Augusta Canal National Heritage Area

Boat on a canal-way with lion statue in the foreground and buildings in the background.
Butt Memorial Bridge and Enterprise Mill along the Augusta Canal.

Augusta Canal Photo

Quick Facts
The Augusta Canal helped usher the Industrial Revolution into the American South.
National Heritage Area

The Augusta Canal  National Heritage Area interprets the story of the coming of the Industrial Revolution to the American South. Built in 1845 as a source of power, water supply, and transportation, the Augusta Canal channeled the Savannah River to power cotton mills and other factories beginning in the late 1840s. During the Civil War, the Confederate Powder Works gunpowder manufacturing complex was built along the canal;  many more textile plants and industries followed in the late 19th century.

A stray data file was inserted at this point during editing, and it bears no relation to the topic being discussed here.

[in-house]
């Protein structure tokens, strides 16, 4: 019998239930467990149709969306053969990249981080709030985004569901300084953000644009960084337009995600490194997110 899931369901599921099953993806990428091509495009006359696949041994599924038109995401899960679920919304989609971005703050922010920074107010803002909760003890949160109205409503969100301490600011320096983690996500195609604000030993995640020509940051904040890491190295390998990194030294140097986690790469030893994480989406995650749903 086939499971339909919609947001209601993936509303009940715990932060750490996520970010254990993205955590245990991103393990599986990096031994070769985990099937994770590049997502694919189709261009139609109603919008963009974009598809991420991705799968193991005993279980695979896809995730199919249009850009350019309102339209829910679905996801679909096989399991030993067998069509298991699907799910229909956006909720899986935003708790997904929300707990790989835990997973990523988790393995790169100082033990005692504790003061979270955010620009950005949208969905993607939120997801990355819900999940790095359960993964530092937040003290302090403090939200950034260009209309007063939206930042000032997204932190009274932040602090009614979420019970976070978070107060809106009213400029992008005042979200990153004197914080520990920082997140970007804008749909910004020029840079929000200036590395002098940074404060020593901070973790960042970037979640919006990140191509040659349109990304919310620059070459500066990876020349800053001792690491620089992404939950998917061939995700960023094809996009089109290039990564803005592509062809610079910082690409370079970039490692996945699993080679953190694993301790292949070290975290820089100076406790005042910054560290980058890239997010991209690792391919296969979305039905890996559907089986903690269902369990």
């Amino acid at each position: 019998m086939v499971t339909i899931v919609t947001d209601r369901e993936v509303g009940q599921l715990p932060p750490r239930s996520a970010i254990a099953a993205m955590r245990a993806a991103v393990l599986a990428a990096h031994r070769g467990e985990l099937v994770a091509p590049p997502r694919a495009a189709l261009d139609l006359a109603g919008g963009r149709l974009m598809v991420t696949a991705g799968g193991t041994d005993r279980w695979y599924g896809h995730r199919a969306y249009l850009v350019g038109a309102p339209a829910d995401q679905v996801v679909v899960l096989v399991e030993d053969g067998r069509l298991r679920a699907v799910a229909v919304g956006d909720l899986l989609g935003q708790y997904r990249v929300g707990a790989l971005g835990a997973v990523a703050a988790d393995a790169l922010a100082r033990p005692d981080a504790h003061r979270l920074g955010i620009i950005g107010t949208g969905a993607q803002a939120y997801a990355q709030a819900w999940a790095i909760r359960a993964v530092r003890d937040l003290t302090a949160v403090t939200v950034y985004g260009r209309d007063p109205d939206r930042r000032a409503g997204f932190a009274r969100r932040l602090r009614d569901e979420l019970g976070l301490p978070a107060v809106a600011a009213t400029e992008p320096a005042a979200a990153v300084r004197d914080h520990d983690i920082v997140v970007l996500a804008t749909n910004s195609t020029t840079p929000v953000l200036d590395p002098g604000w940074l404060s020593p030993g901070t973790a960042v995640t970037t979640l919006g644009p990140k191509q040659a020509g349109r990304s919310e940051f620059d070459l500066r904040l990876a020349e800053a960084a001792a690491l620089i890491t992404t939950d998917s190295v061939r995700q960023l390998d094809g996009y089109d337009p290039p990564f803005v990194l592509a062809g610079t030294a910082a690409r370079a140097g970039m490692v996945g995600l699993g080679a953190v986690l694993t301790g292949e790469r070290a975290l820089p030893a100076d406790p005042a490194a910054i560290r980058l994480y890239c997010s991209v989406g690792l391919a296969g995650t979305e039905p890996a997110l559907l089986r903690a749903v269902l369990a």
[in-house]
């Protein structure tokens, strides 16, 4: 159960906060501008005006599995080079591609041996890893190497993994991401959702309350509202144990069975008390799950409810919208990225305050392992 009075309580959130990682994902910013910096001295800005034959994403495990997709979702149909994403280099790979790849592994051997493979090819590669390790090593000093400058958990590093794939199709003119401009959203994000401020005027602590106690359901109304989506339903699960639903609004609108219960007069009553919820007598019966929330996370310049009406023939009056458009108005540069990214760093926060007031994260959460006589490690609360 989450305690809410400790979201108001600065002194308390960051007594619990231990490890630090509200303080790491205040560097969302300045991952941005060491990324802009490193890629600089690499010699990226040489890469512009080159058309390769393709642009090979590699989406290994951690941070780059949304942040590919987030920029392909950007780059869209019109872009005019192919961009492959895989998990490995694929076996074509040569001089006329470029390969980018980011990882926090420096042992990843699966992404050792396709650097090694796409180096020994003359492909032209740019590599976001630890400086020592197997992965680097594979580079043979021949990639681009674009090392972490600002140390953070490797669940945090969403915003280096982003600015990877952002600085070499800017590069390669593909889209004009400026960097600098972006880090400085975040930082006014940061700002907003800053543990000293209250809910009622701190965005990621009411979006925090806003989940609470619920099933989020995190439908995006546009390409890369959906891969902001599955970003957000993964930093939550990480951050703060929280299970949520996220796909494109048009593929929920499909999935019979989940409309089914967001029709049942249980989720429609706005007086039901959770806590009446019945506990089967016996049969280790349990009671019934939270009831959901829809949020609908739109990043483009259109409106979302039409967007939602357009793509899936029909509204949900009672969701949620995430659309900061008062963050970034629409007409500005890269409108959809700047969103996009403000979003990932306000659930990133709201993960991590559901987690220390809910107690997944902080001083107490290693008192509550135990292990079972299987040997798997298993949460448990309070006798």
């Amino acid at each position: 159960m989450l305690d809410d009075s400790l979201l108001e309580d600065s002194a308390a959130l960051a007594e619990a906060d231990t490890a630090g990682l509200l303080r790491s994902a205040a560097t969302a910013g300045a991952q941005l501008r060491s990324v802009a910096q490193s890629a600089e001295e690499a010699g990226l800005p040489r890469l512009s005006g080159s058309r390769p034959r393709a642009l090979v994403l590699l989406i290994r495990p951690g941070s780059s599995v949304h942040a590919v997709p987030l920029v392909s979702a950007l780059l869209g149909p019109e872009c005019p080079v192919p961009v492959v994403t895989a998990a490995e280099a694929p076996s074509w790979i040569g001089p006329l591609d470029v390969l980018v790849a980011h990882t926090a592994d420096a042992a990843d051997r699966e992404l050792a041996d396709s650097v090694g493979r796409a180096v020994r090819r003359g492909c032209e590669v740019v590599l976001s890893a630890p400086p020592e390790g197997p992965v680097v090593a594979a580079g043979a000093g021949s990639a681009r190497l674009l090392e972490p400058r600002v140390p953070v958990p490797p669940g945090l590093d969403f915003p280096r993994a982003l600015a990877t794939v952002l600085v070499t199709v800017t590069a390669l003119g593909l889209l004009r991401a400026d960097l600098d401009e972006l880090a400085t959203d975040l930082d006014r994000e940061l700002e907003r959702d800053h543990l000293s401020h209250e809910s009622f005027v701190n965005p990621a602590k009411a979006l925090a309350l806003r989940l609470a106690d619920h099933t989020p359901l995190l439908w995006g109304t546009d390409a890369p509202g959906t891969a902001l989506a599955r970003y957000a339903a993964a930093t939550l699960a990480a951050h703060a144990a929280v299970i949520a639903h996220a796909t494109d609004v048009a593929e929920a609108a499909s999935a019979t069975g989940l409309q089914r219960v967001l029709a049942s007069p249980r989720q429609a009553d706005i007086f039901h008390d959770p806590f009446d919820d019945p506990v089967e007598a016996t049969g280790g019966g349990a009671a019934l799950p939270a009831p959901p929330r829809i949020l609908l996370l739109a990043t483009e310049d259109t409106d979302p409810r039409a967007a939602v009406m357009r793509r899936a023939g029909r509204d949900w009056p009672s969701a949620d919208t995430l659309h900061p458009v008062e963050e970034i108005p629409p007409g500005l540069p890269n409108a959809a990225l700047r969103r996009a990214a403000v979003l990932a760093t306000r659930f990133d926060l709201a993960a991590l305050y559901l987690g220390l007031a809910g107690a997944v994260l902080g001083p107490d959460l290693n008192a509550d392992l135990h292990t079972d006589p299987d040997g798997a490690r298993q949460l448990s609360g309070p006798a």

Today the Augusta Canal is the only fully intact American industrial canal in continuous operation.  Although none of the textile plants are still in operation, their hydroelectricity plants still operate to generate electric power using the canal’s water; in fact, Augusta’s municipal water system still draws from the canal.  No longer a major industrial area, the waterway is now a popular recreation destination where visitors enjoy land and water trails for paddling, hiking, and cycling. The heritage area hosts guided history and nature tours on replica canal cargo boats, departing from the Augusta Canal Discovery Center, housed in a former textile mill.

This Heritage Area includes the following sites:

Last updated: April 30, 2019